The only problem (and it is a major one) is how often Patrick Wright gets hopelessly distracted. There is an entire section on JFC Fuller with Alistair Crowley- interesting but not very relevant and later on there's a very random section on the concept vehicle (a bit like a tank) for homeless people in America. This has nothing to do with the topic and is obviously a pipe dream. The final points aren't about the future of armoured vehicles in combat but about Mums in their large 4x4 vehicles!

The information you bought this book for is there, but at times it's like sifting for gold. This book needs MAJOR editing.

There's a great 300 page tale about the creation and evolution of the tank wrapped in this unnecessarily chunky book. A missed opportunity.

If you liked this there's more historical debate and fun at @HistoryGems on Facebook and Twitter
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6 of 7 people found the following review helpful By Orome on 24 Oct. 2003
Format: Paperback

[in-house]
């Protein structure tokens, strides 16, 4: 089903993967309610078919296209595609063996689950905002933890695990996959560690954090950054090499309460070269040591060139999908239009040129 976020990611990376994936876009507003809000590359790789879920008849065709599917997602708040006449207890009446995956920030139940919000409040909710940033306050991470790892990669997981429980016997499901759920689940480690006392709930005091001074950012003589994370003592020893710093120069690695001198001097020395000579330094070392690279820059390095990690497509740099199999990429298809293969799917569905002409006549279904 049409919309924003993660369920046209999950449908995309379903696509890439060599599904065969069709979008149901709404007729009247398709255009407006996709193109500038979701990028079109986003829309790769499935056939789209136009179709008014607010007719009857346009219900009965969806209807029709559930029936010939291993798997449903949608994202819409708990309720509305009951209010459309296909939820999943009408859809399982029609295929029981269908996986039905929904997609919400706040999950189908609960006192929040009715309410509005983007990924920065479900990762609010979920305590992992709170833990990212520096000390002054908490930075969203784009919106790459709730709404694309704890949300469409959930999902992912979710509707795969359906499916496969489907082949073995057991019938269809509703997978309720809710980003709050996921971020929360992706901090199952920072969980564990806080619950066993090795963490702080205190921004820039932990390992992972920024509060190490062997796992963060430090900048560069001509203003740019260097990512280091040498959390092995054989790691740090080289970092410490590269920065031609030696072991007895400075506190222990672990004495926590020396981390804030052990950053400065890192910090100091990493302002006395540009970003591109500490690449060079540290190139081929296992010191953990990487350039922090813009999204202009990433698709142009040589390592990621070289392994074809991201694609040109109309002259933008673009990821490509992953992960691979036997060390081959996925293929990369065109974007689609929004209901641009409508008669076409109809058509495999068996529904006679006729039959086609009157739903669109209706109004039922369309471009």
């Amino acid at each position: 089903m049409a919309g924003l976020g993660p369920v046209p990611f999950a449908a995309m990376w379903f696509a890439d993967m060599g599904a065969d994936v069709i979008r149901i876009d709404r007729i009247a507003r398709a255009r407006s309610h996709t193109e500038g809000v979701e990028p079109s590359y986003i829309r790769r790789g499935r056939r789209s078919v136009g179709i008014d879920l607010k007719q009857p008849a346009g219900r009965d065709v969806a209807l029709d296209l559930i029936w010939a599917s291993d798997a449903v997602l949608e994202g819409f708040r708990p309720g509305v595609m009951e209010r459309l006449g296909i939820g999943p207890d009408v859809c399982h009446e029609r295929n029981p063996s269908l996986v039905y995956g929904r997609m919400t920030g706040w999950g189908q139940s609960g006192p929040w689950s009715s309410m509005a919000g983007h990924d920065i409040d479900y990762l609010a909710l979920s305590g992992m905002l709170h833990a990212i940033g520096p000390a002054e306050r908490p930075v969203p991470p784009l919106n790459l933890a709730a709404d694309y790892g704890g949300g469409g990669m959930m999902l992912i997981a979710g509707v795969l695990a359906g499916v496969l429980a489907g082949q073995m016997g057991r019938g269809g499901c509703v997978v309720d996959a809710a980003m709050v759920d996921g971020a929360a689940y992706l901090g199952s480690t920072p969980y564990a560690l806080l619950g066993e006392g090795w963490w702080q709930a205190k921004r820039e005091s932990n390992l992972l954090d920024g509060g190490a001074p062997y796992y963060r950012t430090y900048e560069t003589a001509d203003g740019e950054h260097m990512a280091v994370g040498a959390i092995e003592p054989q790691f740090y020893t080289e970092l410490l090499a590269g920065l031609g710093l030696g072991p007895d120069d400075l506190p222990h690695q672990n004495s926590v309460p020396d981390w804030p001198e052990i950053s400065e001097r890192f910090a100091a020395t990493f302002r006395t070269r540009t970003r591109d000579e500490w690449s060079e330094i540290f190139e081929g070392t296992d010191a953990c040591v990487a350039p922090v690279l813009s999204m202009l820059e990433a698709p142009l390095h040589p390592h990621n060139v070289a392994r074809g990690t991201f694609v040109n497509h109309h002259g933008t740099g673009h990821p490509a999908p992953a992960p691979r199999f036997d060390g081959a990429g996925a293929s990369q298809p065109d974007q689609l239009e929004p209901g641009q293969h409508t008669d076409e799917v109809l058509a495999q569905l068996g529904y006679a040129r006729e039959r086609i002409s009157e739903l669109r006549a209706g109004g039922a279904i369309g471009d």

A rambling cultural history of the tank, this book covers a lot of ground, both figuratively and literally, from the social symbolism of the tank in the labor politics of post WWI Britain to the power politics of the Israeli occupation of the West Bank. Almost always entertaining and well written, this book never really finds its focus. For those seeking a comprehensive an insightful history of the tank, there are glimpses, but not a complete story. For those seeking to understand the tank's role in any particular sphere (from its significance in post-Soviet East Block military culture to the engineering challenges faced in modifying tanks for survival in an era of potent and inexpensive anti-tank weapons) there are hints, but never enough to really sink one's teeth into. In the end on is left a bit dizzy, much is introduced, but no theme is treated in a structured or thorough enough way to contribute much to the reader's understanding. The feeling is that of having met a one of those fascinating and conversation-monopolizing guests at a party: entertaining, and possibly quite knowledgeable, but in the end just entertaining -- and a bit exhausting.